In-State Tuition Bill Stalls; Gov Encouraged By Utah Compact Bill
By Jenny Brundin
Salt Lake City, UT – Immigration issues dominated yesterday's legislative debates on Utah's Capitol Hill. If fact, they were a big topic as well in Governor Gary Herbert's monthly news conference with reporters. Each day this session - lawmakers have lurched from one emotional immigration bill to next. In the end, what could result is passing a combination of bills that may make Utah unique in the nation. KUER'S Jenny Brundin reports.
Many of the bills calling for a tough stance on illegal immigration have sailed through the Utah House of Representatives. Cracking down on suspected undocumented immigrants pulled over for felony or class A misdemeanors. Cracking down on businesses who hire illegal workers. Strongly worded resolutions wagging a finger at the federal government for its inaction on immigration reform. But House lawmakers took up one yesterday that has for years been a much tough issue emotionally for many lawmakers - both liberal and conservative. This is how Representative Carl Wimmer framed the issue:
WIMMER: One of the key questions you are going to have to ask yourself is are you OK with $5.5 million of your constituents money going to subsidize illegal aliens going to college?
Utah is one of 10 states in the nation that allows undocumented students who've attended high school school here to pay in-state tuition. For the past few years, a narrow majority has beat back attempts to repeal the law. This year, bill sponsor Representative Carl Wimmer argued that the state is losing $5.5 million dollars a year on the 640 undocumented students in Utah colleges now. Here are some excerpts from yesterday's debate - starting with Representative Carol Spackman Moss.
MOSS: This is a bill that would do enormous harm to a group of college students who did nothing wrong and everything right. They studied hard; they worked part-time jobs to save for college. They participated in school, community and religious activities. And then when they were getting ready to prepare and apply for college, found out that many of them, their parents, did not have citizenship. So this is more than tax policy. It's not a tax issue; it's a human issue and a societal issue.
Representative Fred Cox:
COX: I watched a young man grow up. I watched him find out that he'd be able to get a reduced rate for college. I watched him graduate from college. I watched him realize that he couldn't work using the education he got because of the system that we currently have in place. This discount provides false hope for many of these individuals.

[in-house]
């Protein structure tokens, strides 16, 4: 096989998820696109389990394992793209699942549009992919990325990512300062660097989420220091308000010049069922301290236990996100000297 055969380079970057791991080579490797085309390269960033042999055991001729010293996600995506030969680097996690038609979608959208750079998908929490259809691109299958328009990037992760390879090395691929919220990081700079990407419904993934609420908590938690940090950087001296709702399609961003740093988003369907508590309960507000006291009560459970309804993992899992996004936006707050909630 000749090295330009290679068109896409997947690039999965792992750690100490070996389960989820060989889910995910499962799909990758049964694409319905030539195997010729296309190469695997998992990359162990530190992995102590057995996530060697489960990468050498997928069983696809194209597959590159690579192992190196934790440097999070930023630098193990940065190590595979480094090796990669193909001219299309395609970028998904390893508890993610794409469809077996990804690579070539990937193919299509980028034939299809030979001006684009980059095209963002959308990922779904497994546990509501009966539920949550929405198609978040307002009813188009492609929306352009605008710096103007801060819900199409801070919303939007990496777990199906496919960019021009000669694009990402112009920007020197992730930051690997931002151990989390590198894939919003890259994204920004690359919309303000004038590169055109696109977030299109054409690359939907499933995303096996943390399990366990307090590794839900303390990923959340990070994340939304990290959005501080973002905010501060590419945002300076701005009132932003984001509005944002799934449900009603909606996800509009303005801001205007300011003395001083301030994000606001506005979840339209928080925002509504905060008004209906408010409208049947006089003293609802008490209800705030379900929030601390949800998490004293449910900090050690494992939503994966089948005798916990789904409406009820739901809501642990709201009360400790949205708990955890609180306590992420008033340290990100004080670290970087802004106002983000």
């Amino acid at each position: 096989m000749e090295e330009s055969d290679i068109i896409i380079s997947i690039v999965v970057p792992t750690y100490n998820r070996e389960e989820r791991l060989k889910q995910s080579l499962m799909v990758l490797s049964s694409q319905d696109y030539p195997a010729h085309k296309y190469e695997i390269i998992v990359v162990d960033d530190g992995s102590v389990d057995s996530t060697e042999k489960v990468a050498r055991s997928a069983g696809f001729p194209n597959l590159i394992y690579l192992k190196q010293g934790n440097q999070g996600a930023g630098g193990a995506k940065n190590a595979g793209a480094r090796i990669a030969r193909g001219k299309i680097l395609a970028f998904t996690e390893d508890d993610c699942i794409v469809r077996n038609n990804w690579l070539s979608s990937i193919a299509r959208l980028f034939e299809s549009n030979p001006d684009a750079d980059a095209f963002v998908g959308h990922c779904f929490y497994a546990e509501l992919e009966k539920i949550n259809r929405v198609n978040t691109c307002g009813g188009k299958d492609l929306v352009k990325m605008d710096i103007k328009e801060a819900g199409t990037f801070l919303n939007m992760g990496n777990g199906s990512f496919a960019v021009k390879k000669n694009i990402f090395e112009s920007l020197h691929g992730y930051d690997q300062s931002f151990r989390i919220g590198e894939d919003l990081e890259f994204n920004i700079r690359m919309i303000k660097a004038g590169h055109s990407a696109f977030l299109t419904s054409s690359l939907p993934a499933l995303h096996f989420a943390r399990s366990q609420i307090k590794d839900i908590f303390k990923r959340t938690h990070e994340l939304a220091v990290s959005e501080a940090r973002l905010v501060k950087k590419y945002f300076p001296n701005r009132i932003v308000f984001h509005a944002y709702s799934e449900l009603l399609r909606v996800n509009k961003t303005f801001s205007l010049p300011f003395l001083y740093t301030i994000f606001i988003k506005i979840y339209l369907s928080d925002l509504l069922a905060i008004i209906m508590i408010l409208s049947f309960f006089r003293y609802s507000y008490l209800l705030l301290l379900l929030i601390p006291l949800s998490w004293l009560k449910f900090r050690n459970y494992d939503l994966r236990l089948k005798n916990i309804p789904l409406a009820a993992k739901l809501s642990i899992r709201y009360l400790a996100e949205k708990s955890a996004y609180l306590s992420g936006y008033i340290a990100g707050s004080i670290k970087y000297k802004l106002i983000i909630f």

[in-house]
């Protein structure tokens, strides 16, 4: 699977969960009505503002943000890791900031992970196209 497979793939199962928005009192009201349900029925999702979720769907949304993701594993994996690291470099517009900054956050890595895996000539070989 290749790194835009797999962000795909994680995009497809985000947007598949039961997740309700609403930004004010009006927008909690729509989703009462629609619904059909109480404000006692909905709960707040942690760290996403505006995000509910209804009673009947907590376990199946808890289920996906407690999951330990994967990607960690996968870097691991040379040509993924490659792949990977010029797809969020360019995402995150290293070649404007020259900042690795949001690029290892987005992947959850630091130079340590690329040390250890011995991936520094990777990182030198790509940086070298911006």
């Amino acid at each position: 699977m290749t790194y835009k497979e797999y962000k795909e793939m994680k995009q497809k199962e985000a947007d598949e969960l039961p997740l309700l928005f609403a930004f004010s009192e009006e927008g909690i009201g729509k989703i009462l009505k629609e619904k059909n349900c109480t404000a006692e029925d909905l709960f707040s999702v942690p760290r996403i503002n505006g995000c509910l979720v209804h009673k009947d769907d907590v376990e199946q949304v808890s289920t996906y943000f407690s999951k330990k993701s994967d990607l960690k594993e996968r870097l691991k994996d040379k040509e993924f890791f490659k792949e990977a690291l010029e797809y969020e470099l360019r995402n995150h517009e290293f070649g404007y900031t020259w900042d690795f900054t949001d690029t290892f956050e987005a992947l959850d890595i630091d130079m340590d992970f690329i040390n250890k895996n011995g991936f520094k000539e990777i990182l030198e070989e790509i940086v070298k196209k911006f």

Representative Brian King:
KING: When I look at this bill and I think about what we're doing and I think about some of the other things we're doing on immigration, I ask myself, are we really past feeling? Have we lost a sense of compassion and humanity for these folks that we're talking about? We've got to be careful. We've got to be careful that insisting that the law be applied inflexibly.
Representative Christopher Herrod:.
HERROD: I have a friend that's from Colombia. One of the poorest nations in the world, who's been in this country five years. But he is on a legal student visa but he's not eligible for in-state tuition. His host family over those five years. His host family over those five years, has spent an extra $20,000 dollars because he's not entitled to in-state tuition. Where's the compassion for that individual?
Republican Representative Ryan Wilcox - House sponsor of a resolution strongly urging Congress to find a solution to the immigration crisis - told his colleagues that 60 to 70 percent of Hispanic students in his district drop out of Ben Lomand High School in Ogden.
WILCOX: The handful of kids who made it through Ogden in Ben Lomand High School with good enough grades to get into college, are not the problem. We need these kids, this little handful of the community, to become part of the solution for that community because in the end, they are us.
After an hour of debate, House Bill 191 stalled after a 38 to 36 vote to amend the bill to require students to pay income tax in the year before they enroll in college. They'll be some arm-twisting and the bill will come up again. Some House lawmakers have spent months crafting their individual immigration bills. Jaws dropped this week when a Utah Senator swooped in with a bill that melds many of those thorny issues: enforcement, guest worker provisions, in-state tuition into one bill. Representative Stephen Sandstrom, doesn't like it one bit.
SANDSTROM : I'm opposed to an omnibus bill. I think that's D.C. style politics that people do not like.
House immigration bills like Sandstrom's are now being bottled up in the Senate Rules committee. The Senate has engaged in this strategy before, prompting this from House Speaker Becky Lockhardt.
LOCKHART: It doesn't make it right.
But Governor Gary Herbert told reporters in his monthly news conference that he's encouraged by the Senate's comprehensive immigration bill.
HERBERT: What I've heard about it I think incorporates my six principles and the Utah Compact principles and I think that's certainly moving in the right direction. I'm encouraged by what I hear.
The Utah Compact consists of five principles put forth by the business community, religious leaders and others to guide the immigration debate. They include respect for the law, keeping families together, and acknowledging the economic role migrants play. The bill's guest worker permit would require a federal waiver, making it the first of its kind in the nation. Some say that's a long shot. And up on Utah's Capitol Hill - with a week and half to go - negotiation on a final immigration bill or bills will be fast and furious. Democratic Representative Brian King.
KING: We're a long ways from home, in terms of where we as a legislature end up on the immigration issue. And we'll just see what happens.